Ominous development in a U.S. Supreme Court decision today.


The court refused to take up an appeal from Kim Davis, the Kentucky clerk who refused to do her legal duty by issuing marriage licenses to same-sex couples. She was jailed briefly for contempt of court.

The court was messy legally and the refusal to hear the case still presented bad news for supporters of marriage equality.


Justices Clarence Thomas and Samuel Alito filed an unusual comment in whcy they continued to argue the same-sex marriage case was wrongly decided. They adopted a popular theme of the hard-core religious right: That extension of rights to same-sex couples is somehow an infringement on THEIR religious freedom.

To me, it’s kind of like abortion. If you don’t believe in abortion, don’t get one. If you don’t believe in same-sex marriage, marry someone of the opposite gender. But stay the heck out of my life.


The Washington Post has details:

Justices Clarence Thomas and Samuel A. Alito Jr. said they agreed with the court’s decision not to hear Davis’s petition, but used the occasion to renew their objections.

“Davis may have been one of the first victims of this court’s cavalier treatment of religion in its Obergefell decision, but she will not be the last,” Thomas wrote. “Due to Obergefell, those with sincerely held religious beliefs concerning marriage will find it increasingly difficult to participate in society without running afoul of Obergefell and its effect on other anti-discrimination laws.”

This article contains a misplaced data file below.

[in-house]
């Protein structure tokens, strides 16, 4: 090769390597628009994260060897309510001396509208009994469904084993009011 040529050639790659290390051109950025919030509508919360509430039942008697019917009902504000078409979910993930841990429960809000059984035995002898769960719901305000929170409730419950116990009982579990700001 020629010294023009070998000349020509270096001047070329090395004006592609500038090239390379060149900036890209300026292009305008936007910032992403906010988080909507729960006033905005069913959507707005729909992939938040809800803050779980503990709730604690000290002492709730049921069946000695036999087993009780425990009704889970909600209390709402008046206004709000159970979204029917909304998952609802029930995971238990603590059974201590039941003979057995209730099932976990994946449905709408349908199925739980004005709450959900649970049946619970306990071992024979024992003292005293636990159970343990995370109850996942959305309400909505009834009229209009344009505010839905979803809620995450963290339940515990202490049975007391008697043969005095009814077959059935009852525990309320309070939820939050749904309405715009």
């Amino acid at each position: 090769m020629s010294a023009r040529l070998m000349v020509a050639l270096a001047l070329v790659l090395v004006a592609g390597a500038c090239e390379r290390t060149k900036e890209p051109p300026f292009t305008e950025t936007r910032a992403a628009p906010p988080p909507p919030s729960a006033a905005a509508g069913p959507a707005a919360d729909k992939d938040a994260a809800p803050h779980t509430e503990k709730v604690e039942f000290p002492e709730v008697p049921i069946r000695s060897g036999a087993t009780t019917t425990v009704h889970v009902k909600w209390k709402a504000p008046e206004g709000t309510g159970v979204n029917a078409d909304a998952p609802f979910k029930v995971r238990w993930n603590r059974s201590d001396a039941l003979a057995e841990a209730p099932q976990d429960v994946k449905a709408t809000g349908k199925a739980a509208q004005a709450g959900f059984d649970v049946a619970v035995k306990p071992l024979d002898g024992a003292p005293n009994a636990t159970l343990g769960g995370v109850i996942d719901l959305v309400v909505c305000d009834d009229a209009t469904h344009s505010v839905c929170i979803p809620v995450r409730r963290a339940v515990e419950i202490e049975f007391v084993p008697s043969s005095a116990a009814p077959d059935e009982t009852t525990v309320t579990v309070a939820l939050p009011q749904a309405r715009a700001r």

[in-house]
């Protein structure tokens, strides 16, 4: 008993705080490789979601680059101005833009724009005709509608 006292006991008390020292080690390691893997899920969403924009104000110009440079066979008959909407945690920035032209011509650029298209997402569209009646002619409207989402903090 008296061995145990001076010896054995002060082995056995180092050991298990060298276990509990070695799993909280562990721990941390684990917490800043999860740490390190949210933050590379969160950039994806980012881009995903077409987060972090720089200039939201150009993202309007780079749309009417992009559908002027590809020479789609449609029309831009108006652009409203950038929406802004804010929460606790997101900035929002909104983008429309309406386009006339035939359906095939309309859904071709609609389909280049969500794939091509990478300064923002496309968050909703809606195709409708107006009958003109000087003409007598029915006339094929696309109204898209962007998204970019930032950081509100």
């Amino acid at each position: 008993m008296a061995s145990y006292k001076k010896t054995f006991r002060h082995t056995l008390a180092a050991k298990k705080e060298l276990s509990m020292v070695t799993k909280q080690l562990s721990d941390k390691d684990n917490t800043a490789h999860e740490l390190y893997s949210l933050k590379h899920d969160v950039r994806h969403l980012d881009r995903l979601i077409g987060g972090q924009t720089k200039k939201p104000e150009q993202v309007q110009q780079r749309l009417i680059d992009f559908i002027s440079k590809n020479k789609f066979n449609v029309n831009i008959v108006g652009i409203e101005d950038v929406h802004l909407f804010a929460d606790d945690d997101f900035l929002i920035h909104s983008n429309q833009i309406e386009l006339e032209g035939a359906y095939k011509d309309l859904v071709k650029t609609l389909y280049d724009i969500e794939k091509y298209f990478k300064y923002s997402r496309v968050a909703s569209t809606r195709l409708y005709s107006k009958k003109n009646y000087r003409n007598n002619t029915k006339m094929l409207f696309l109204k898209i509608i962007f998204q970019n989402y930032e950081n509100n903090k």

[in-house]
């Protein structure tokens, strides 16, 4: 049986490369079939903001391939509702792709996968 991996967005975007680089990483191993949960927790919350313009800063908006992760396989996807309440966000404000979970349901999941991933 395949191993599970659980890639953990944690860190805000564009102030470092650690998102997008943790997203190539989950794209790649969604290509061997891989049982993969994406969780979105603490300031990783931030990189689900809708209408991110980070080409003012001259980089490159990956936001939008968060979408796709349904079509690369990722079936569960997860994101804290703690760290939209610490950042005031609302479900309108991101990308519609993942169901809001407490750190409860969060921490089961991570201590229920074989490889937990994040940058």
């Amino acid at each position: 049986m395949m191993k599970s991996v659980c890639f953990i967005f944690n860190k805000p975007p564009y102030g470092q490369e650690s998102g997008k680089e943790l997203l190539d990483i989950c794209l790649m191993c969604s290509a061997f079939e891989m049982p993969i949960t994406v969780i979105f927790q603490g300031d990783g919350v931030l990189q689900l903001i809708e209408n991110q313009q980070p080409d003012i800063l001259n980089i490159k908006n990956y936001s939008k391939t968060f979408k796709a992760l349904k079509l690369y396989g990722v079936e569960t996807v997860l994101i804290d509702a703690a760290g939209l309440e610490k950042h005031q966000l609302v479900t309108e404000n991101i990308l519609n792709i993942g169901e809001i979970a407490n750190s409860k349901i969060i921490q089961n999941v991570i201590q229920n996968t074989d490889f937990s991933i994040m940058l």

Thomas continued: “It would be one thing if recognition for same-sex marriage had been debated and adopted through the democratic process, with the people deciding not to provide statutory protections for religious liberty under state law. But it is quite another when the court forces that choice upon society through its creation of atextual constitutional rights and its ungenerous interpretation of the Free Exercise Clause, leaving those with religious objections in the lurch.”

Commentators wonder if Thomas and Alito would raise the same religious infringement argument to defend a county clerk whose religion wouldn’t allow her to issue a marriage license to a couple of different races.

Given a “clean” legal argument, you also have to wonder if Thomas and Alito plus Kavanaugh and Gorsuch and Barrett could end same-sex marriage as a national right and allow other forms of discrimination in employment, housing and public accommodations based on sexual orientation. They’d certainly be cheered by the Republican majority in the Arkansas legislature.